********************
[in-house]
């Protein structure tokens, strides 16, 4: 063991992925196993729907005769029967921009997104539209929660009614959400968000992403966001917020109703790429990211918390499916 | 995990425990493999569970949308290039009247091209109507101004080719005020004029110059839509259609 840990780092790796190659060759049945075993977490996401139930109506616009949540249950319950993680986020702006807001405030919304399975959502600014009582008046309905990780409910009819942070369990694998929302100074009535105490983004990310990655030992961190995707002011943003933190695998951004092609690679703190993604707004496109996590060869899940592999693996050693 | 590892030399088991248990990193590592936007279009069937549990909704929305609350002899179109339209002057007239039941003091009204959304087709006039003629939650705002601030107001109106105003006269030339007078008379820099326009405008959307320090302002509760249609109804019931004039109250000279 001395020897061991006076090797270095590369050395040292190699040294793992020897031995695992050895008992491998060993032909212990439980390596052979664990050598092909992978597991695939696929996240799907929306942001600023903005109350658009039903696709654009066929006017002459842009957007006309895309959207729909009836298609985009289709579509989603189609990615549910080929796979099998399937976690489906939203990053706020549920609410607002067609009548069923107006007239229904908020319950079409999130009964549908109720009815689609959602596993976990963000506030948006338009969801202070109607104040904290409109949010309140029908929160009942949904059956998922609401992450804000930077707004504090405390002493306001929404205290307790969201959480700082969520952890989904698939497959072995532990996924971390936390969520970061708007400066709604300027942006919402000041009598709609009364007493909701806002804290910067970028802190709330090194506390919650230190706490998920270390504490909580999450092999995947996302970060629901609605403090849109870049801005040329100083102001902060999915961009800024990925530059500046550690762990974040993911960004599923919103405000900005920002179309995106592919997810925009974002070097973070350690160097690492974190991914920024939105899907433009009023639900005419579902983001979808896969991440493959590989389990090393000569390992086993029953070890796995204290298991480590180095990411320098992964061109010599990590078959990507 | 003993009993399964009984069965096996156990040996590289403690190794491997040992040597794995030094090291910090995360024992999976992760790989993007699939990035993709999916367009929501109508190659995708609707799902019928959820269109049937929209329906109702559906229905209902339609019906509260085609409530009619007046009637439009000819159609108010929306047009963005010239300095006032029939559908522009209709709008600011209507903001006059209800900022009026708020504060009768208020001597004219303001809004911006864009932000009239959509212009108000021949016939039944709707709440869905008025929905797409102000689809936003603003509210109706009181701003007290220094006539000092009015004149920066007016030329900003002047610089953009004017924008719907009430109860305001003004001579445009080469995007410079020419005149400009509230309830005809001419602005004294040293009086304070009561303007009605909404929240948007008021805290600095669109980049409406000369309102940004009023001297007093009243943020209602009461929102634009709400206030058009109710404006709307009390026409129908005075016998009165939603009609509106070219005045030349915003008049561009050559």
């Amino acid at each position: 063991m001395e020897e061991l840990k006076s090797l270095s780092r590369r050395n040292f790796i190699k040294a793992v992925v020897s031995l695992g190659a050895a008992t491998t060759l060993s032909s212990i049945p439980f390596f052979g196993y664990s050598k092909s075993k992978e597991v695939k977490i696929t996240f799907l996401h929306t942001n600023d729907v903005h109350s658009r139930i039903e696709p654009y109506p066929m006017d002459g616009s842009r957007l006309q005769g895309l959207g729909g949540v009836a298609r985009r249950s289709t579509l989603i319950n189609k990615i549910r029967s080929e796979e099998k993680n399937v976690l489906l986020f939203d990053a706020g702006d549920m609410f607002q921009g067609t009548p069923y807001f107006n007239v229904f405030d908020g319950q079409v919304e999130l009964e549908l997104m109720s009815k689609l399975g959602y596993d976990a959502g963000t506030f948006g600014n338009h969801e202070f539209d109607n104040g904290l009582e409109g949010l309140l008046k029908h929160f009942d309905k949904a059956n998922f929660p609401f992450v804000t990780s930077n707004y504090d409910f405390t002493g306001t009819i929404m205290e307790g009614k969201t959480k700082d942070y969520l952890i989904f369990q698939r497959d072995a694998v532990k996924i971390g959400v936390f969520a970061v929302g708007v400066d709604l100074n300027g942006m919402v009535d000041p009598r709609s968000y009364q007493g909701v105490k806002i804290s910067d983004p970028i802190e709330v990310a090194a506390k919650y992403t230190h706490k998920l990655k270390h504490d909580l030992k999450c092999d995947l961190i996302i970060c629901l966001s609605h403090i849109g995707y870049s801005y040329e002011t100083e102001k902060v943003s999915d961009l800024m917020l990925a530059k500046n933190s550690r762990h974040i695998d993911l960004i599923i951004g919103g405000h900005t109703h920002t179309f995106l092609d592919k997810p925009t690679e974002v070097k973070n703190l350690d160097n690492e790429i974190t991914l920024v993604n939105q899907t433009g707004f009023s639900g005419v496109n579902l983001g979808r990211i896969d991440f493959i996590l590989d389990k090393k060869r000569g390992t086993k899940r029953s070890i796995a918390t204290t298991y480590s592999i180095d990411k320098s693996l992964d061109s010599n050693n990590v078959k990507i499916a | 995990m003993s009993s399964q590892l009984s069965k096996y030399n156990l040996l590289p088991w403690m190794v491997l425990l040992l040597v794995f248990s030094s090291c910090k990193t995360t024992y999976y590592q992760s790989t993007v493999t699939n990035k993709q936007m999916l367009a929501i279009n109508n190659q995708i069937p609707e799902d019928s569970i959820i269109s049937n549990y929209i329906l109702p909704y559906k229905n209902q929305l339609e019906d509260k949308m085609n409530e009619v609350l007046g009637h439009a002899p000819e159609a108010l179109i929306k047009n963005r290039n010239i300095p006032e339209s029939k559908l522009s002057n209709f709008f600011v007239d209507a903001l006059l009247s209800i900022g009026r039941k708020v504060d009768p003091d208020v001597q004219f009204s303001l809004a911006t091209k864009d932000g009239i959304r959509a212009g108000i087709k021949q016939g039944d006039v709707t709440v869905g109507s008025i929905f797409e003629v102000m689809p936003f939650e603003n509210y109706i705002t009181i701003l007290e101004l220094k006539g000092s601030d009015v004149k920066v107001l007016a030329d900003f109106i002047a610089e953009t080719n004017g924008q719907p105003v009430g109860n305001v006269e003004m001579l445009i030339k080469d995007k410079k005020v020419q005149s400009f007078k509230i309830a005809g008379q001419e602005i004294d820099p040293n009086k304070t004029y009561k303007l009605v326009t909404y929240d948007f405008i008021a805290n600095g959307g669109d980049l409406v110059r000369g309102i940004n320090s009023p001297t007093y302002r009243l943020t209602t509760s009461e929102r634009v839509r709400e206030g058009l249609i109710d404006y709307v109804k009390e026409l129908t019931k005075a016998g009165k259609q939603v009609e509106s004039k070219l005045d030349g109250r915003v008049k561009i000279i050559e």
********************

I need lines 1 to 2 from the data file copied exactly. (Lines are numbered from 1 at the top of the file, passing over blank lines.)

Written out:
[in-house]
């Protein structure tokens, strides 16, 4: 063991992925196993729907005769029967921009997104539209929660009614959400968000992403966001917020109703790429990211918390499916 | 995990425990493999569970949308290039009247091209109507101004080719005020004029110059839509259609 840990780092790796190659060759049945075993977490996401139930109506616009949540249950319950993680986020702006807001405030919304399975959502600014009582008046309905990780409910009819942070369990694998929302100074009535105490983004990310990655030992961190995707002011943003933190695998951004092609690679703190993604707004496109996590060869899940592999693996050693 | 590892030399088991248990990193590592936007279009069937549990909704929305609350002899179109339209002057007239039941003091009204959304087709006039003629939650705002601030107001109106105003006269030339007078008379820099326009405008959307320090302002509760249609109804019931004039109250000279 001395020897061991006076090797270095590369050395040292190699040294793992020897031995695992050895008992491998060993032909212990439980390596052979664990050598092909992978597991695939696929996240799907929306942001600023903005109350658009039903696709654009066929006017002459842009957007006309895309959207729909009836298609985009289709579509989603189609990615549910080929796979099998399937976690489906939203990053706020549920609410607002067609009548069923107006007239229904908020319950079409999130009964549908109720009815689609959602596993976990963000506030948006338009969801202070109607104040904290409109949010309140029908929160009942949904059956998922609401992450804000930077707004504090405390002493306001929404205290307790969201959480700082969520952890989904698939497959072995532990996924971390936390969520970061708007400066709604300027942006919402000041009598709609009364007493909701806002804290910067970028802190709330090194506390919650230190706490998920270390504490909580999450092999995947996302970060629901609605403090849109870049801005040329100083102001902060999915961009800024990925530059500046550690762990974040993911960004599923919103405000900005920002179309995106592919997810925009974002070097973070350690160097690492974190991914920024939105899907433009009023639900005419579902983001979808896969991440493959590989389990090393000569390992086993029953070890796995204290298991480590180095990411320098992964061109010599990590078959990507 | 003993009993399964009984069965096996156990040996590289403690190794491997040992040597794995030094090291910090995360024992999976992760790989993007699939990035993709999916367009929501109508190659995708609707799902019928959820269109049937929209329906109702559906229905209902339609019906509260085609409530009619007046009637439009000819159609108010929306047009963005010239300095006032029939559908522009209709709008600011209507903001006059209800900022009026708020504060009768208020001597004219303001809004911006864009932000009239959509212009108000021949016939039944709707709440869905008025929905797409102000689809936003603003509210109706009181701003007290220094006539000092009015004149920066007016030329900003002047610089953009004017924008719907009430109860305001003004001579445009080469995007410079020419005149400009509230309830005809001419602005004294040293009086304070009561303007009605909404929240948007008021805290600095669109980049409406000369309102940004009023001297007093009243943020209602009461929102634009709400206030058009109710404006709307009390026409129908005075016998009165939603009609509106070219005045030349915003008049561009050559």